Alvin H. Crawford, MD, FAOA, an alumnus of the College of Medicine at the University of Tennessee Health Science Center, has been the recipient of many awards and accolades during his illustrious, decades-long career as a pediatric orthopaedic surgeon.
The latest is the American Orthopaedic Association (AOA) Pillar of the Orthopaedic Profession Award bestowed June 16 during the AOA Annual Meeting in Providence, Rhode Island.
Dr. Crawford, a professor emeritus of orthopaedic surgery at the University of Cincinnati College of Medicine, was the first African American to graduate from the UTHSC College of Medicine in 1964. He is acknowledged as one of the nation’s foremost authorities on video-assisted thoracoscopic surgery, which allows surgeons to insert rods through small incisions to straighten the spine. Additionally, he is lauded by the many physicians he has trained.
It is this recognition by those he has mentored during his career that perhaps means the most to him, he said. Recipients of the AOA award are nominated by individuals who have been mentored and trained by the recipient, as a way to honor contributions to the profession.
“This may be the first objective award that I’ve received,” Dr. Crawford said. “I’ve received lots of awards for speaking, for surgical procedures, for all kinds of things, but this has nothing to do with what I’m doing or saying, it has to do with the recipient. This is based on people who have, in whatever way, benefited from the things that I tried to do over the years, and that means much, much more to me. It shows the residual effect of what they thought, based on their exposure and experience with me over the last 40 years.”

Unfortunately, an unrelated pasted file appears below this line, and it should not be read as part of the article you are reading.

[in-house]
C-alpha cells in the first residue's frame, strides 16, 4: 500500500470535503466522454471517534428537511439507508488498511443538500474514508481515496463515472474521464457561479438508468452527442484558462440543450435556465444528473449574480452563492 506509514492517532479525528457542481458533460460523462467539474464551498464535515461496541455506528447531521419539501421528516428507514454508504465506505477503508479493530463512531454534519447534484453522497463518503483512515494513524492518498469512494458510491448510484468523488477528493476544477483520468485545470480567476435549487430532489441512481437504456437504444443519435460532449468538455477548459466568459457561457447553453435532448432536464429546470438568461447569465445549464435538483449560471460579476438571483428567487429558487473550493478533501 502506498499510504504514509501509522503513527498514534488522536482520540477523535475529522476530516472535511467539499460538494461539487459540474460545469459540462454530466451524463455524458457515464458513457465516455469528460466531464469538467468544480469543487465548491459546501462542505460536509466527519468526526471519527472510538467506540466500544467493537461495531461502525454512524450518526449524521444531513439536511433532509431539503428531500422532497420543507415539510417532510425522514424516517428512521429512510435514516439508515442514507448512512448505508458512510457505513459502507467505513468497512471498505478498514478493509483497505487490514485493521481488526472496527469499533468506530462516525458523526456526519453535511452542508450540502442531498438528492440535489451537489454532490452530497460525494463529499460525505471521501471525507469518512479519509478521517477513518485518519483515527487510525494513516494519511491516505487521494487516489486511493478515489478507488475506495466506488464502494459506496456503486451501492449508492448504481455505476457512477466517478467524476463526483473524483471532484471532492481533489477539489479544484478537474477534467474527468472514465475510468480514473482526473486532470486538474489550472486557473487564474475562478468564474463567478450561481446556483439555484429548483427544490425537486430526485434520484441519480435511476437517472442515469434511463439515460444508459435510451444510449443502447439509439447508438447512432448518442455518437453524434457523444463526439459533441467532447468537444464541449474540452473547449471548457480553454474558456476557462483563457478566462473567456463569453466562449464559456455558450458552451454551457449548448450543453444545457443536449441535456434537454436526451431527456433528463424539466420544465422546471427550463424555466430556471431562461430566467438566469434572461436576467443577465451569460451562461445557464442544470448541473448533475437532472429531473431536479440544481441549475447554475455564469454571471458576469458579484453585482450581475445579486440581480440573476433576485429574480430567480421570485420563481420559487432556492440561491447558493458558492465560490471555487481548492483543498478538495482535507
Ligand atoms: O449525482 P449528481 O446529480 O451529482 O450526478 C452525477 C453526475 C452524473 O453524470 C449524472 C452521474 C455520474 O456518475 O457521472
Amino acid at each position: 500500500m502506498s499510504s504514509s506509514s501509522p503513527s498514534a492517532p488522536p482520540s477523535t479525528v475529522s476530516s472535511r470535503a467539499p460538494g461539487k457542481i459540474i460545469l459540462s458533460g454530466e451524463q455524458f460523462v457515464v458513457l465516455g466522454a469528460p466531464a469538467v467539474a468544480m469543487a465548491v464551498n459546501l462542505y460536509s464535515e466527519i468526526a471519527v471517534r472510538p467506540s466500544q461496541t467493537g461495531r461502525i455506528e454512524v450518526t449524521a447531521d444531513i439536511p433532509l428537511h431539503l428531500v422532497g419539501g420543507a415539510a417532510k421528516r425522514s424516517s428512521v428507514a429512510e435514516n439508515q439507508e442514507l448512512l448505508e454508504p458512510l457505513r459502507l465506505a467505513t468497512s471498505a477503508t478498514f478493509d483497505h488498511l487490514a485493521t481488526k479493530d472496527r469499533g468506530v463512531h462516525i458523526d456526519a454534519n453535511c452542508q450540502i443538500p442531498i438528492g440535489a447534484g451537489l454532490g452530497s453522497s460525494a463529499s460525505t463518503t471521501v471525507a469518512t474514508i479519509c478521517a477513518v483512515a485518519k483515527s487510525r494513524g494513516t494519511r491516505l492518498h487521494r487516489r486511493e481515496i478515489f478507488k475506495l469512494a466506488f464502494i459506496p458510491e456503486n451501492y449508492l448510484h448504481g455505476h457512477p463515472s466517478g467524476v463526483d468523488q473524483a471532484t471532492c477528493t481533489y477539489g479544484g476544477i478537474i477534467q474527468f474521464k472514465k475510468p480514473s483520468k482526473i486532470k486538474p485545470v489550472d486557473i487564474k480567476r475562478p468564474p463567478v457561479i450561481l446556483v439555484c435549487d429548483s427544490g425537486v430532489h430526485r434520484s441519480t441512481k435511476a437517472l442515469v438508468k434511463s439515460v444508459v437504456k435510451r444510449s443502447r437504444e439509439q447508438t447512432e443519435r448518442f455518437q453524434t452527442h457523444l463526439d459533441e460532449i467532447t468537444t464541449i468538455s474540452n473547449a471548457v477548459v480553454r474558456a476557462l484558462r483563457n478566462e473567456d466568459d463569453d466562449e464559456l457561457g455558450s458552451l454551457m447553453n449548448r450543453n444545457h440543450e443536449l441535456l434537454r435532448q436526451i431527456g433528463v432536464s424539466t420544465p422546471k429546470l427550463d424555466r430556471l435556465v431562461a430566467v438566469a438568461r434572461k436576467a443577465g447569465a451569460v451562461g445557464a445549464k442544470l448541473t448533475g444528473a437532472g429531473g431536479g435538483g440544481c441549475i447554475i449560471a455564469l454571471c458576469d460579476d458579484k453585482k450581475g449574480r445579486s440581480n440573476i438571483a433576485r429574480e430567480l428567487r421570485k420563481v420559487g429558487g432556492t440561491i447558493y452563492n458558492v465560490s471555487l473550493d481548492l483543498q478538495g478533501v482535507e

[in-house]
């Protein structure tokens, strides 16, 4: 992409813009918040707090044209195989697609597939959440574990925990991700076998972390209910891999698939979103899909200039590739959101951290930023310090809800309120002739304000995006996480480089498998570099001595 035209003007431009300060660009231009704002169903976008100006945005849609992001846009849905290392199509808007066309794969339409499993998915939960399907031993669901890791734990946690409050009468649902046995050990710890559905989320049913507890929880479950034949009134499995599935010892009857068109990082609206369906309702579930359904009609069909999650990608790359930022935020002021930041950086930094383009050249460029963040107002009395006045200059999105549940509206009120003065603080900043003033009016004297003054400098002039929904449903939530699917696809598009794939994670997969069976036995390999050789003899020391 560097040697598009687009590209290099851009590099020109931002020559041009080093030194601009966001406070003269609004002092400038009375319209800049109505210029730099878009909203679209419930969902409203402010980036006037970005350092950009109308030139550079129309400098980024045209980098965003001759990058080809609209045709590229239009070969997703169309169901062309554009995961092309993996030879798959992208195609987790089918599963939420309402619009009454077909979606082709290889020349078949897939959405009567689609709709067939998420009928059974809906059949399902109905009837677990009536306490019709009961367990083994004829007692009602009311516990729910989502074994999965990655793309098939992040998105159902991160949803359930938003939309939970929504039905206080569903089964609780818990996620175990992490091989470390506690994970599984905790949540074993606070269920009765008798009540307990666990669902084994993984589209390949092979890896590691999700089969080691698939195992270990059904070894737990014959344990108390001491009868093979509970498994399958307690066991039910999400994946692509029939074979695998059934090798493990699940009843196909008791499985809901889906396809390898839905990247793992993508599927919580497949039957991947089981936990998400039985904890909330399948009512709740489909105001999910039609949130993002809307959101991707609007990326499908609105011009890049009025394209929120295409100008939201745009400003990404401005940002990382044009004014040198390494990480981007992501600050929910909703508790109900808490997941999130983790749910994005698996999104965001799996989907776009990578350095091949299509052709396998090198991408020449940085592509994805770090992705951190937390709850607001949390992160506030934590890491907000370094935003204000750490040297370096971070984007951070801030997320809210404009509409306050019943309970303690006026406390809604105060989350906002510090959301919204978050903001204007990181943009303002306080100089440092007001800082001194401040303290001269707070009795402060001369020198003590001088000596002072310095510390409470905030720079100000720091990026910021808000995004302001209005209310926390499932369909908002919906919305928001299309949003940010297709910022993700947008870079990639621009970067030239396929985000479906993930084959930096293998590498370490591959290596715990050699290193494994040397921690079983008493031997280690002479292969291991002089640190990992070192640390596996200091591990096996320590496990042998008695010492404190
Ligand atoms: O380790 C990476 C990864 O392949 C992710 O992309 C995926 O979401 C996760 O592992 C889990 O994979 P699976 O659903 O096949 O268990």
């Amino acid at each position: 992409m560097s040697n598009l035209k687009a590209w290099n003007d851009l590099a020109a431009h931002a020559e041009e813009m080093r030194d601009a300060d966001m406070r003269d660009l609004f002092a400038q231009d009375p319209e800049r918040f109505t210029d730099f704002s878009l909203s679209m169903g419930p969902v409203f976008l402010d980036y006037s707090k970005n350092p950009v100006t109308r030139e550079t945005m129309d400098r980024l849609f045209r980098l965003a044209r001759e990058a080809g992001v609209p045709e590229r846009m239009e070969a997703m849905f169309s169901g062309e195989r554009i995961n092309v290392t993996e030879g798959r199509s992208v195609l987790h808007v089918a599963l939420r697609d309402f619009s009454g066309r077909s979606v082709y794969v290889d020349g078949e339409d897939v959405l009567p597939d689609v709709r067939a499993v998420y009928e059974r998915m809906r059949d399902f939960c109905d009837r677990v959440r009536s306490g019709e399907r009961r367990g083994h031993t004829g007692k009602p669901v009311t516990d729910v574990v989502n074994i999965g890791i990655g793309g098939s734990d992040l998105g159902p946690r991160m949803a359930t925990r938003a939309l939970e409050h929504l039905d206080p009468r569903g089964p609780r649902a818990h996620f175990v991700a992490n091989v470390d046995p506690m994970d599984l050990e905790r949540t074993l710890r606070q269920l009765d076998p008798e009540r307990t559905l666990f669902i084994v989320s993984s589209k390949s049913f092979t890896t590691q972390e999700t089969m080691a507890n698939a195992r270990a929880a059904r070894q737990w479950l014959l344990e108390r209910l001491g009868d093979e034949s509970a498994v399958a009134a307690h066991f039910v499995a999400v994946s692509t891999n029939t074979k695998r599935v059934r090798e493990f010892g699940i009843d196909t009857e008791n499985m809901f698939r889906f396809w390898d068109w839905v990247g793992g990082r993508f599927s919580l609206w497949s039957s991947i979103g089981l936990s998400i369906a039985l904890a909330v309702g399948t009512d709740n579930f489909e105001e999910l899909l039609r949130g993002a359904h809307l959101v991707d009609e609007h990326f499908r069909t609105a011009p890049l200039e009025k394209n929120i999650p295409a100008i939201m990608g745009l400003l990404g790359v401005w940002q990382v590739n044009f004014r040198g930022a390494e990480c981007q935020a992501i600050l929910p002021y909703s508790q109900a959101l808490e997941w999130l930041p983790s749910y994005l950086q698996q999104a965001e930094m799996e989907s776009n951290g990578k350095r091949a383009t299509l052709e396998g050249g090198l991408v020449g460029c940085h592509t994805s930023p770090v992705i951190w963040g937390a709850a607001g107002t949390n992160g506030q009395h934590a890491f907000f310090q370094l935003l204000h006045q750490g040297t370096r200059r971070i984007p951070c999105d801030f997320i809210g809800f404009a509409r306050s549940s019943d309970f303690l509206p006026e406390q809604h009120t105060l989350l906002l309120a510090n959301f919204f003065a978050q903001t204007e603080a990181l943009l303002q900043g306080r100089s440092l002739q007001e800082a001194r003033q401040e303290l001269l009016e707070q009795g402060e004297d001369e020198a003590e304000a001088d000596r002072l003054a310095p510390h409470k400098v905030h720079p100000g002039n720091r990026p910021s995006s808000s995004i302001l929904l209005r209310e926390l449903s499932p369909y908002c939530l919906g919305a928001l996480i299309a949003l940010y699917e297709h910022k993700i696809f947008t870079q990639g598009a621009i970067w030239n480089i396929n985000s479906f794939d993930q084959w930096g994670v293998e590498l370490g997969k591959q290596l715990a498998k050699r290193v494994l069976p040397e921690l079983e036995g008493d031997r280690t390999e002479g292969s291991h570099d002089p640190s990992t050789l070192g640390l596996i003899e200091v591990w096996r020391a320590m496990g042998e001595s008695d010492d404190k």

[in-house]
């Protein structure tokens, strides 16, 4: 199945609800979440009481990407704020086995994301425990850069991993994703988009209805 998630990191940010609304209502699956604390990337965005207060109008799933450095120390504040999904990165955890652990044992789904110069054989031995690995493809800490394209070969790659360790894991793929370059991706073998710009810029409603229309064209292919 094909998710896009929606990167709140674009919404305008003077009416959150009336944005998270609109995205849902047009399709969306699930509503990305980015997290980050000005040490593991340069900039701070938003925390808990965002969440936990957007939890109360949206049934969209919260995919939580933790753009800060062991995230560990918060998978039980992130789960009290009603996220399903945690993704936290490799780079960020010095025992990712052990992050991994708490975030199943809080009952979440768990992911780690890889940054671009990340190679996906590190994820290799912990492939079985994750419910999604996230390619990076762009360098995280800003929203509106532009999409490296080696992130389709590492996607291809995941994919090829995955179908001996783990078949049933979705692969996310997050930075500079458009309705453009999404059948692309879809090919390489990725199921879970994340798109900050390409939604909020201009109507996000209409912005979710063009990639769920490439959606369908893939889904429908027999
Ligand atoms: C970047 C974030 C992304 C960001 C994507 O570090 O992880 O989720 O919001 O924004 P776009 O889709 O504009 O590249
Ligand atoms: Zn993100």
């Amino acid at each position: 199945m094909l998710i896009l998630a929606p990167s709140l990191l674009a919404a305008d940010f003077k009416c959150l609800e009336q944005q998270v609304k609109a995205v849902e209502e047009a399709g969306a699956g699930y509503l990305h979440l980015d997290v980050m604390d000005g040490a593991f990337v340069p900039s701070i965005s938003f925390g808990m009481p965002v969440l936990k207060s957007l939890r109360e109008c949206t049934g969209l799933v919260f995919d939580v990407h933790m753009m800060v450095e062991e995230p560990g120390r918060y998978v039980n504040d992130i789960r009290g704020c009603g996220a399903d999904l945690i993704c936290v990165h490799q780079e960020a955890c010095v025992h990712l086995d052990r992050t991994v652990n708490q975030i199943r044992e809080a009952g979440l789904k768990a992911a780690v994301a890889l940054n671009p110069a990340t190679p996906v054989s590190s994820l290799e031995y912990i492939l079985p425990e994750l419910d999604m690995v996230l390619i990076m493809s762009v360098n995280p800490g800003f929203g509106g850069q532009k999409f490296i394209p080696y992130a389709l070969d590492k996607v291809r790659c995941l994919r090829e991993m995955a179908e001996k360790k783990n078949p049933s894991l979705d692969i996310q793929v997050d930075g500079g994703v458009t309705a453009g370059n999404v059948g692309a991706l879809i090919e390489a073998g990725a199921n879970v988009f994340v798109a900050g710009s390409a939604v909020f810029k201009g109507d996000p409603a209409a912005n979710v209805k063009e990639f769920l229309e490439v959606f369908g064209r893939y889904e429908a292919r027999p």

Dr. Crawford grew up in the Orange Mound area of Memphis in the 1950s. He has inspired countless students and trainees in his profession and continues his relationship with UTHSC. He has returned for reunions, graduation, and he and his wife have established the Alvin H. and Alva J. Crawford Endowed Medical Scholarship to support UTHSC medical students.
He no longer operates, however, he continues to inspire and guide the next generation of physicians. He is the founder and sponsor of Black Men in Medicine Cincinnati (BMIMC), a mentoring organization aimed at increasing awareness of the need for Black men in medicine.
“It’s an effort to promote recruiting and sustaining African-American males in the field of medicine, which is a very diminishing number now, and I want to do what I can to see if we can increase that number,” Dr. Crawford said. “So, that’s where most of my energy is going. I still teach the fellows in pediatric orthopaedics, but I stopped operating, and this is where my major emphasis is at this time.”
After many firsts and considerable career accomplishments, Dr. Crawford has advice for those who will follow in his footsteps – do not be deterred by obstacles.
“Where you were born, maybe in poor circumstances, discrimination, whatever there is, go for it,” he said. “Put in your effort, hitch your wagon to a star, hopefully a mentor or mentors, and then pursue your dream in spite of everything. If you put enough effort into whatever your dreams are, you can achieve it.”